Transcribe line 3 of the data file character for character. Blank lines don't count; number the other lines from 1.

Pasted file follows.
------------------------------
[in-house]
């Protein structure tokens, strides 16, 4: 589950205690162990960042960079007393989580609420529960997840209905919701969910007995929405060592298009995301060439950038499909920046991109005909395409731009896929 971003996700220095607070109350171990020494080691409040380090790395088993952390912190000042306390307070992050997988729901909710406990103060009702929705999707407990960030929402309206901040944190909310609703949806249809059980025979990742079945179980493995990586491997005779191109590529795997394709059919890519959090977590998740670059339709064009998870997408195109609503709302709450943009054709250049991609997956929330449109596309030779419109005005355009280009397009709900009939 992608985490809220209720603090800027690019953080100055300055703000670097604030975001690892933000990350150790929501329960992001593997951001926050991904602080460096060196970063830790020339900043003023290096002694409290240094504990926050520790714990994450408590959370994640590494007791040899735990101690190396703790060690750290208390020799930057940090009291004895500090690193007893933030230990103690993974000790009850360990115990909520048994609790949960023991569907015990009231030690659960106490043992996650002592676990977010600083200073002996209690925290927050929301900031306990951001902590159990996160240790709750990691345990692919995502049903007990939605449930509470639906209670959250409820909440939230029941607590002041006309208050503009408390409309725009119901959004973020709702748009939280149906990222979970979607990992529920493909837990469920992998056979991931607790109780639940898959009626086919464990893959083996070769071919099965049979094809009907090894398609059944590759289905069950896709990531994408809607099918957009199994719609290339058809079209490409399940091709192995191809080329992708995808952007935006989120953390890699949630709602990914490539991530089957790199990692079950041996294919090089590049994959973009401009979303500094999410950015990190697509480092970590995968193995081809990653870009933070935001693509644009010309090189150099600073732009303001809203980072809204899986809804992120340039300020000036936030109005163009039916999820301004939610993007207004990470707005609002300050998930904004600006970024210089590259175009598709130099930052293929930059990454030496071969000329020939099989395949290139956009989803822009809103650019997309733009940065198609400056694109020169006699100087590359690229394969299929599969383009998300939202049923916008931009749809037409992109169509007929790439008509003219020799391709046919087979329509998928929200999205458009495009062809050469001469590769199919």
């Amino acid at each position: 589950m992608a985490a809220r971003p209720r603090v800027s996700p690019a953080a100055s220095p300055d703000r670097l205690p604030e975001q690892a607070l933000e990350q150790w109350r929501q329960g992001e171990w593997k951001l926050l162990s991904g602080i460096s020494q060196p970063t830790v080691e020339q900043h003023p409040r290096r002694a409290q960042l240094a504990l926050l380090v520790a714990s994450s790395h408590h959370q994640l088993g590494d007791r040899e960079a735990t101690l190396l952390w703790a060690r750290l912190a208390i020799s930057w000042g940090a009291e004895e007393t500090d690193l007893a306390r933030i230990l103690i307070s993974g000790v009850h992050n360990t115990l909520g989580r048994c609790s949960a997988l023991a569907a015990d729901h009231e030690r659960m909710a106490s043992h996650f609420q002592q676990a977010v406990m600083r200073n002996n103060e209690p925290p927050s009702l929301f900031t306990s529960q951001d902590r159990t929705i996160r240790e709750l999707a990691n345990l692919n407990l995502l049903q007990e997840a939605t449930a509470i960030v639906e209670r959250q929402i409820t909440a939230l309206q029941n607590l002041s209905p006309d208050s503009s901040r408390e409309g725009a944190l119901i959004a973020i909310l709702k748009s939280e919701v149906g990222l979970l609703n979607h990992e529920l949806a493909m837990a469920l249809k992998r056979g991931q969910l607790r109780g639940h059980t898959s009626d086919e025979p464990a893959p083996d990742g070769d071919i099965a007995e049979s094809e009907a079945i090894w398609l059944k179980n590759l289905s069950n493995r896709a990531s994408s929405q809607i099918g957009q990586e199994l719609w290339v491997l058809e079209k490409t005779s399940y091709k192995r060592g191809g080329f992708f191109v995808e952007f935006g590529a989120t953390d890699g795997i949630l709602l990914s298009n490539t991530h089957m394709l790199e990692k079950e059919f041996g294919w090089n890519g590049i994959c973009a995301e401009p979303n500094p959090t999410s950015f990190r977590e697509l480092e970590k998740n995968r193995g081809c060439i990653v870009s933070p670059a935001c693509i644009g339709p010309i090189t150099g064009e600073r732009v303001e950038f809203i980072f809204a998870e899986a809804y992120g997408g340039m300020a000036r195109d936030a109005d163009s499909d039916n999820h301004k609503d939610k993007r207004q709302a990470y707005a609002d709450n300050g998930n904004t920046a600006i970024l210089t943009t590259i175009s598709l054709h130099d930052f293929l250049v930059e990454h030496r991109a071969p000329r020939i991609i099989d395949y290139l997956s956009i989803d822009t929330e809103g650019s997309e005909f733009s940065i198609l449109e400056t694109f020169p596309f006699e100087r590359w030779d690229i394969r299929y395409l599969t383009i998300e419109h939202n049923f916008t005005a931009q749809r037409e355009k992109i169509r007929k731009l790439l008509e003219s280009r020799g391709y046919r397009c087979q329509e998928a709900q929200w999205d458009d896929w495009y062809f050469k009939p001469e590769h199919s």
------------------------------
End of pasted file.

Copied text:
């Amino acid at each position: 589950m992608a985490a809220r971003p209720r603090v800027s996700p690019a953080a100055s220095p300055d703000r670097l205690p604030e975001q690892a607070l933000e990350q150790w109350r929501q329960g992001e171990w593997k951001l926050l162990s991904g602080i460096s020494q060196p970063t830790v080691e020339q900043h003023p409040r290096r002694a409290q960042l240094a504990l926050l380090v520790a714990s994450s790395h408590h959370q994640l088993g590494d007791r040899e960079a735990t101690l190396l952390w703790a060690r750290l912190a208390i020799s930057w000042g940090a009291e004895e007393t500090d690193l007893a306390r933030i230990l103690i307070s993974g000790v009850h992050n360990t115990l909520g989580r048994c609790s949960a997988l023991a569907a015990d729901h009231e030690r659960m909710a106490s043992h996650f609420q002592q676990a977010v406990m600083r200073n002996n103060e209690p925290p927050s009702l929301f900031t306990s529960q951001d902590r159990t929705i996160r240790e709750l999707a990691n345990l692919n407990l995502l049903q007990e997840a939605t449930a509470i960030v639906e209670r959250q929402i409820t909440a939230l309206q029941n607590l002041s209905p006309d208050s503009s901040r408390e409309g725009a944190l119901i959004a973020i909310l709702k748009s939280e919701v149906g990222l979970l609703n979607h990992e529920l949806a493909m837990a469920l249809k992998r056979g991931q969910l607790r109780g639940h059980t898959s009626d086919e025979p464990a893959p083996d990742g070769d071919i099965a007995e049979s094809e009907a079945i090894w398609l059944k179980n590759l289905s069950n493995r896709a990531s994408s929405q809607i099918g957009q990586e199994l719609w290339v491997l058809e079209k490409t005779s399940y091709k192995r060592g191809g080329f992708f191109v995808e952007f935006g590529a989120t953390d890699g795997i949630l709602l990914s298009n490539t991530h089957m394709l790199e990692k079950e059919f041996g294919w090089n890519g590049i994959c973009a995301e401009p979303n500094p959090t999410s950015f990190r977590e697509l480092e970590k998740n995968r193995g081809c060439i990653v870009s933070p670059a935001c693509i644009g339709p010309i090189t150099g064009e600073r732009v303001e950038f809203i980072f809204a998870e899986a809804y992120g997408g340039m300020a000036r195109d936030a109005d163009s499909d039916n999820h301004k609503d939610k993007r207004q709302a990470y707005a609002d709450n300050g998930n904004t920046a600006i970024l210089t943009t590259i175009s598709l054709h130099d930052f293929l250049v930059e990454h030496r991109a071969p000329r020939i991609i099989d395949y290139l997956s956009i989803d822009t929330e809103g650019s997309e005909f733009s940065i198609l449109e400056t694109f020169p596309f006699e100087r590359w030779d690229i394969r299929y395409l599969t383009i998300e419109h939202n049923f916008t005005a931009q749809r037409e355009k992109i169509r007929k731009l790439l008509e003219s280009r020799g391709y046919r397009c087979q329509e998928a709900q929200w999205d458009d896929w495009y062809f050469k009939p001469e590769h199919s």